Try this: Enforcing discipline and implementing boundaries can be tricky, but instead of going all “it’s my way or the highway” learn how to pick your battles and when to stand your ground. A good rule to stick by is one that makes sense or adds value to your child in the long run; rules that keep your child from getting hurt, teaches personal integrity, or helps them get along with others, etc. But if the rule revolves around setting standards of behaviour to suit your personal preferences, then perhaps it can be relaxed every once in awhile.
#4 The kid that chose “wisely”
“The two-year-old was refusing to wear her hat. It was hot, so I told her that if she didn’t put her hat on, she would have to wait in the car. She started walking away from me, and when I asked her where she was going, she replied, “Car.”
Lesson learned: We all know that offering choices to an uncooperative child not only helps us avoid power struggles, but also give the child a sense of control and encourages bonding. But the only way this can be a win-win solution, is if the options given are ones that are within your parameters.
Try this: When giving a child the option to choose, make sure that both have acceptable consequences for you. In this case, heading to the car was meant as a punishment, without it being a viable solution for the parent. For future reference, saying “Would you like to put on your hat right now, or should I do it for you?” should work better.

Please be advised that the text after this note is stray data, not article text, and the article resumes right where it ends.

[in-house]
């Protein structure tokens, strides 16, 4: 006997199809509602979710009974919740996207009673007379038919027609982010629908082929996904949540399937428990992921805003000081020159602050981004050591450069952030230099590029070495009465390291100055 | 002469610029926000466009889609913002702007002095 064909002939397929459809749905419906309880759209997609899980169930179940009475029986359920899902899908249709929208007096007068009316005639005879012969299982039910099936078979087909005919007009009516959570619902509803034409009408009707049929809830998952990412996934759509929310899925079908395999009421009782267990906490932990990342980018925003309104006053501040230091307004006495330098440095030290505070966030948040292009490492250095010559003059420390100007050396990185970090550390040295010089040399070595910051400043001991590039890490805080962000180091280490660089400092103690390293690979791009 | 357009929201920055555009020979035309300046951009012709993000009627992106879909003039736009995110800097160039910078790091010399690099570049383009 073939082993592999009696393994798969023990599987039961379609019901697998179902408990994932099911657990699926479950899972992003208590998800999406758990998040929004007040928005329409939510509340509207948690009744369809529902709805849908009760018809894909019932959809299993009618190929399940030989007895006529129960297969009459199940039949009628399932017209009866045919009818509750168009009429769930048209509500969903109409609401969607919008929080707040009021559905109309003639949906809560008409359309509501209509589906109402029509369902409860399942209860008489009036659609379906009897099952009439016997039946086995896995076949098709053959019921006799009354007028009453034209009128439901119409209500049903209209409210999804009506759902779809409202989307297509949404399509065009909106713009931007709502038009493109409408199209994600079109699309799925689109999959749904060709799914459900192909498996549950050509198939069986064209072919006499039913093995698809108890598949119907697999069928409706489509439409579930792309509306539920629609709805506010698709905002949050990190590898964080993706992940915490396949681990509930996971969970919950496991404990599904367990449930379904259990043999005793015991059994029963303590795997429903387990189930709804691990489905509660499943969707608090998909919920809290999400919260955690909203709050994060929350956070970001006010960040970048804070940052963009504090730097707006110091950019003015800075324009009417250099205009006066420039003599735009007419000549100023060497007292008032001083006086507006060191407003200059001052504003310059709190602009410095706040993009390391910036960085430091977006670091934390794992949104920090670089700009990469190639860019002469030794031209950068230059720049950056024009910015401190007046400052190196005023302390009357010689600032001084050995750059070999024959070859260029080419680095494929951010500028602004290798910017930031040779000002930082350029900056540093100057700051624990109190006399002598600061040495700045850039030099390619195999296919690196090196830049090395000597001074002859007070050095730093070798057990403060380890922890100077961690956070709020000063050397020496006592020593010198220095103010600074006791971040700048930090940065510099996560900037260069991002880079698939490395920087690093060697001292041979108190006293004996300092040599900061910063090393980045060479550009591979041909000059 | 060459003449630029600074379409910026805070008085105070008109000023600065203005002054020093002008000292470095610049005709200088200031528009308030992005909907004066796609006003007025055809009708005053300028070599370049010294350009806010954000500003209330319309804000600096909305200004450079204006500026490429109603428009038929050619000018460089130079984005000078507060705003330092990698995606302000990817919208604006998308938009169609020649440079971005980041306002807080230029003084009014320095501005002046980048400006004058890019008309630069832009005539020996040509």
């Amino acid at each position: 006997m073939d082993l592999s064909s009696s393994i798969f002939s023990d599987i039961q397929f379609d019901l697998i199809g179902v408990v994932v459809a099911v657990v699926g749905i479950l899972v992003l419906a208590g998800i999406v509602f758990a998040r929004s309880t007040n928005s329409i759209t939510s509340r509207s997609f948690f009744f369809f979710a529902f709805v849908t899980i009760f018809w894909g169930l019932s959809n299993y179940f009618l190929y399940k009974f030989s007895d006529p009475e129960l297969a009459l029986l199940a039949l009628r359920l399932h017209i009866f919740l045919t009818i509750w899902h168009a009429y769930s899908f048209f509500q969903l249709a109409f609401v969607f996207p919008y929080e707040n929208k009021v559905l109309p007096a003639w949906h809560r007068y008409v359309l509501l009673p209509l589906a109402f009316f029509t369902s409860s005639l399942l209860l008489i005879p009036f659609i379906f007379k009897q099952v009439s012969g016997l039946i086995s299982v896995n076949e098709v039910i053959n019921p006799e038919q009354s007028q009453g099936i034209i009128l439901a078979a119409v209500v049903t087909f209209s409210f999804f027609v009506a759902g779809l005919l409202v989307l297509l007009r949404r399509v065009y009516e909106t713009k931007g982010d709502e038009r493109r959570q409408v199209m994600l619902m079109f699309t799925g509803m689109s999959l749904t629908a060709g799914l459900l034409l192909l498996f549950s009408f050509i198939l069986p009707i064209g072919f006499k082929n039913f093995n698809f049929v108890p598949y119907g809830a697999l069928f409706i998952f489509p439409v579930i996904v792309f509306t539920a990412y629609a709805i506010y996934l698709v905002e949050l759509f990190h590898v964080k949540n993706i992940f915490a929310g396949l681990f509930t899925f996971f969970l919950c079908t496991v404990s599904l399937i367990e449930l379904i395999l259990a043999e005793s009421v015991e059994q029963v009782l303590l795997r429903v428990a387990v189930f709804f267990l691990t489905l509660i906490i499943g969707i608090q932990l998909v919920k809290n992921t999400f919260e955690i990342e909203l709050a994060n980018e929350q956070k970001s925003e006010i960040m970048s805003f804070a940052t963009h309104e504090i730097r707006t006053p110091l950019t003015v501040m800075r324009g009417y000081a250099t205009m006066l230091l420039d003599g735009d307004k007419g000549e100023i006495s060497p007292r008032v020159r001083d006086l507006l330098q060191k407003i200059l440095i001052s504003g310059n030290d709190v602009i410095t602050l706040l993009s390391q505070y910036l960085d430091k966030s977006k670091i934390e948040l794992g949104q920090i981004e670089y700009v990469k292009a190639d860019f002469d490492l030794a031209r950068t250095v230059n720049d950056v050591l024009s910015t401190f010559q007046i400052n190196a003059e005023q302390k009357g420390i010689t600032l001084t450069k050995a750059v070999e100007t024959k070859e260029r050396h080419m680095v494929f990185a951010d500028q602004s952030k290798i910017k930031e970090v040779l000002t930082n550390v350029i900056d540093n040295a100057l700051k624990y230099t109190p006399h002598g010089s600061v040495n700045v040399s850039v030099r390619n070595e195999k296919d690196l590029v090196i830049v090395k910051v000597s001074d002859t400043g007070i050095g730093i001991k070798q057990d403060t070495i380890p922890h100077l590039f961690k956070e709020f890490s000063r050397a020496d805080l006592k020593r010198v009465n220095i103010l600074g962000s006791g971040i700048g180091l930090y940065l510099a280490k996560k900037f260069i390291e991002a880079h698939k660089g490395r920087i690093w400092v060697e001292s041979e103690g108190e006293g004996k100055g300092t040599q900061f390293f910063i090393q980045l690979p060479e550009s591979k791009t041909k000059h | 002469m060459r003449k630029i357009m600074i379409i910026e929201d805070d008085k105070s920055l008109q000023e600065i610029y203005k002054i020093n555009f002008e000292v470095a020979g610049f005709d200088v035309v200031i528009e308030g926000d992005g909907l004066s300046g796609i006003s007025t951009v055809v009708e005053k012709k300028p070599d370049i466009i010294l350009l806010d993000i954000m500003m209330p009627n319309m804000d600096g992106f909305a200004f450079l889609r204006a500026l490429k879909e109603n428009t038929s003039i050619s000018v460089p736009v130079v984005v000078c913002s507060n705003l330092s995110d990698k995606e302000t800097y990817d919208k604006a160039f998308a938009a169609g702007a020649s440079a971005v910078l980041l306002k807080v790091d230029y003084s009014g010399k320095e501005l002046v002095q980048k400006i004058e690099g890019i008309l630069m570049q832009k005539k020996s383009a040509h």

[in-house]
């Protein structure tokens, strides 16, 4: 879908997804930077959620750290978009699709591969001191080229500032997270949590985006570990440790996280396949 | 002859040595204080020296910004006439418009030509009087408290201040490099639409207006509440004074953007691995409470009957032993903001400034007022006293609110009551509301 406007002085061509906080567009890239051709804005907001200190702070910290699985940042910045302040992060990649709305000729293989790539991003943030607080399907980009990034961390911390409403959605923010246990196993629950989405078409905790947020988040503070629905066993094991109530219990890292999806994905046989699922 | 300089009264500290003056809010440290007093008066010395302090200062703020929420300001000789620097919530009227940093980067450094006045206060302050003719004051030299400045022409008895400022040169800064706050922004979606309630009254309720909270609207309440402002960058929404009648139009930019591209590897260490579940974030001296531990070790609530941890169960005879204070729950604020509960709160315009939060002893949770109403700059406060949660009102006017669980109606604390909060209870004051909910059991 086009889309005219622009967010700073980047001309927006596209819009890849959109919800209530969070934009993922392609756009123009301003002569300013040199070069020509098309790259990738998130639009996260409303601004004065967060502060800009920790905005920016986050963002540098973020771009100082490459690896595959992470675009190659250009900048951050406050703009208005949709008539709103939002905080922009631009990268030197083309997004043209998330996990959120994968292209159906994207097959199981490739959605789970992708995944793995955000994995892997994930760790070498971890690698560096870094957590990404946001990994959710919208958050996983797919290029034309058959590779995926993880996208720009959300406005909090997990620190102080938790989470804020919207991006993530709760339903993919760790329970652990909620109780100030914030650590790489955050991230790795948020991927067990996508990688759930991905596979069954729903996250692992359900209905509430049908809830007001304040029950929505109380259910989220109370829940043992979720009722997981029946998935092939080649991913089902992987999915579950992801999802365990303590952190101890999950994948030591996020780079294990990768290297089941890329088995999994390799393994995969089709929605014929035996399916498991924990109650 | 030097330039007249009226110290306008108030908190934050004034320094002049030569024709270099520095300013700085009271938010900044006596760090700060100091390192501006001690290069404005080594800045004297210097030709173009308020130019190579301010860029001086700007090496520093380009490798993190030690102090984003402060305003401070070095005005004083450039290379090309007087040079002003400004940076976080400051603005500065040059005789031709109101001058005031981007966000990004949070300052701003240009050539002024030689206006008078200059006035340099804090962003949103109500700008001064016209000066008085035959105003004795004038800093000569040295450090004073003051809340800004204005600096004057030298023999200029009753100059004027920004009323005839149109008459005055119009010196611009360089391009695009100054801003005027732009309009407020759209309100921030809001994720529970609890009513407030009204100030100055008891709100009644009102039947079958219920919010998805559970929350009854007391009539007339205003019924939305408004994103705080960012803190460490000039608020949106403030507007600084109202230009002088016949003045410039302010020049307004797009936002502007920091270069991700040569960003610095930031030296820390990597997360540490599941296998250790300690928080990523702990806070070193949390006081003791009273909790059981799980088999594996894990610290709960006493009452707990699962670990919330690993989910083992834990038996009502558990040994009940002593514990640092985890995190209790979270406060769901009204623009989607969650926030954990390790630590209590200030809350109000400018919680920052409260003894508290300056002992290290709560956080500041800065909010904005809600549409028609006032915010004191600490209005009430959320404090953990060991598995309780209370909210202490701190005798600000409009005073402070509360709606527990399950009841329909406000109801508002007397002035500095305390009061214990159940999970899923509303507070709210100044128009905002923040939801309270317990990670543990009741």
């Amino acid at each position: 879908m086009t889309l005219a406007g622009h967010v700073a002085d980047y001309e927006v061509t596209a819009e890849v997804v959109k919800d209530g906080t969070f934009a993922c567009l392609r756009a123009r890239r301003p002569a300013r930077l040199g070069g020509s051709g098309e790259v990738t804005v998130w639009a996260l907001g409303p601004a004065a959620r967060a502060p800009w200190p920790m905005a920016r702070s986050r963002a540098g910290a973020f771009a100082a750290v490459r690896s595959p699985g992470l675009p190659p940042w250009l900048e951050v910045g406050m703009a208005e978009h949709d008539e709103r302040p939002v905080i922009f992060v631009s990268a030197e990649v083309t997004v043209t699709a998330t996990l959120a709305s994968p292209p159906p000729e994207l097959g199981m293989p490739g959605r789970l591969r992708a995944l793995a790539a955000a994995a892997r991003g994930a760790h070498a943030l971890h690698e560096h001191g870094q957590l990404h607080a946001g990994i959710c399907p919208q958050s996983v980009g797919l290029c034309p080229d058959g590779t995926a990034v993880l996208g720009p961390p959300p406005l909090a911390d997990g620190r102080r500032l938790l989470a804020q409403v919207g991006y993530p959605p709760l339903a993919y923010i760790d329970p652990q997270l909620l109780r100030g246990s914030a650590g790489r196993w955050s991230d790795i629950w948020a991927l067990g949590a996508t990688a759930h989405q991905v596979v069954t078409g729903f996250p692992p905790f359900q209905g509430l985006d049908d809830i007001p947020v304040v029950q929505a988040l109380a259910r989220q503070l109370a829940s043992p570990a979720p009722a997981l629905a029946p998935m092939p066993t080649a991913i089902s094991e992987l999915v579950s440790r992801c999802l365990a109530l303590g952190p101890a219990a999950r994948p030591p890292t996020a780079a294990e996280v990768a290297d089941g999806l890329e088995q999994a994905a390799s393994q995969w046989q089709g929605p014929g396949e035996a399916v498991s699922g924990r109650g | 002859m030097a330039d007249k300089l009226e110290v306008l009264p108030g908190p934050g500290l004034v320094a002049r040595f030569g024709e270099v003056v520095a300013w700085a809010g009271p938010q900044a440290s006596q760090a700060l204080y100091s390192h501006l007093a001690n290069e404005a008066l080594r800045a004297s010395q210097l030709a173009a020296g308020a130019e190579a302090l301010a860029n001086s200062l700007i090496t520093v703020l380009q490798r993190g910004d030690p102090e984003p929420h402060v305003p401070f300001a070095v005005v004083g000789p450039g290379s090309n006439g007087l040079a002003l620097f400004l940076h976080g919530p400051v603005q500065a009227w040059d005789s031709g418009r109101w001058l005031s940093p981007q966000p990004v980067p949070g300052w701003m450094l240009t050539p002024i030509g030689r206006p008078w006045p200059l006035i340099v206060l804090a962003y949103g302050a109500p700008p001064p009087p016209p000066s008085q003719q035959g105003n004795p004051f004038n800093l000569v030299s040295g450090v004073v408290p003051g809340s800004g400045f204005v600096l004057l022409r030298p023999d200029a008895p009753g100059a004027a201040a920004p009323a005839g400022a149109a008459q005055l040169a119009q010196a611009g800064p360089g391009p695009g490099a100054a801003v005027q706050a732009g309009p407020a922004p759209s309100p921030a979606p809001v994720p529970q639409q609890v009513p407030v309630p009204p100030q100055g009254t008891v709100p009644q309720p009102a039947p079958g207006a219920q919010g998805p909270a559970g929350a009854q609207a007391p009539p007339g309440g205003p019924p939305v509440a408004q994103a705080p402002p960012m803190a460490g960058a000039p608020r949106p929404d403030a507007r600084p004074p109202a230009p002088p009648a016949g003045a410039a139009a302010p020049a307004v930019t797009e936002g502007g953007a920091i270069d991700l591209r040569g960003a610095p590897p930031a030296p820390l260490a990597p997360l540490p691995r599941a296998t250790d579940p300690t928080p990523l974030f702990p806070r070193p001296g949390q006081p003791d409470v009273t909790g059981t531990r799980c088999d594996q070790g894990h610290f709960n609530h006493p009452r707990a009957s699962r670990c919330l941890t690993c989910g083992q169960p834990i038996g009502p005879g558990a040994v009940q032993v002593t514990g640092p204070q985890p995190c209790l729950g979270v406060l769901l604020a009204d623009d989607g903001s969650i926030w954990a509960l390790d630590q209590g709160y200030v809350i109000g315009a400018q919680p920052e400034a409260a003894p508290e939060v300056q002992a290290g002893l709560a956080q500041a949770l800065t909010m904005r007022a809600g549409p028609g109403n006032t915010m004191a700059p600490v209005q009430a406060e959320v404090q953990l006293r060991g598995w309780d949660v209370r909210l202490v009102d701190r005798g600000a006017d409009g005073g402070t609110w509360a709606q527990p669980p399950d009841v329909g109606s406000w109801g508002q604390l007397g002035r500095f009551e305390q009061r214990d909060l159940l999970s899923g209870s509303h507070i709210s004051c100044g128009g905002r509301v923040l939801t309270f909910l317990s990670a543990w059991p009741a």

Bonus: This one is more funny than fail, but we’re including it anyway!
“Taught my now 16-year-old to always compliment people who insulted you. We were in a Burlington Coat Factory in Michigan when my mother was shopping for a bathing suit to take to Florida. There were few to choose from, so she was complaining. My kid was four. A woman trying on pants and said something rude to my mom who was asking my opinion and my daughter caught on that my mother was agitated. She squeezed out behind me and told the woman, “Your teeth are such a pretty yellow!”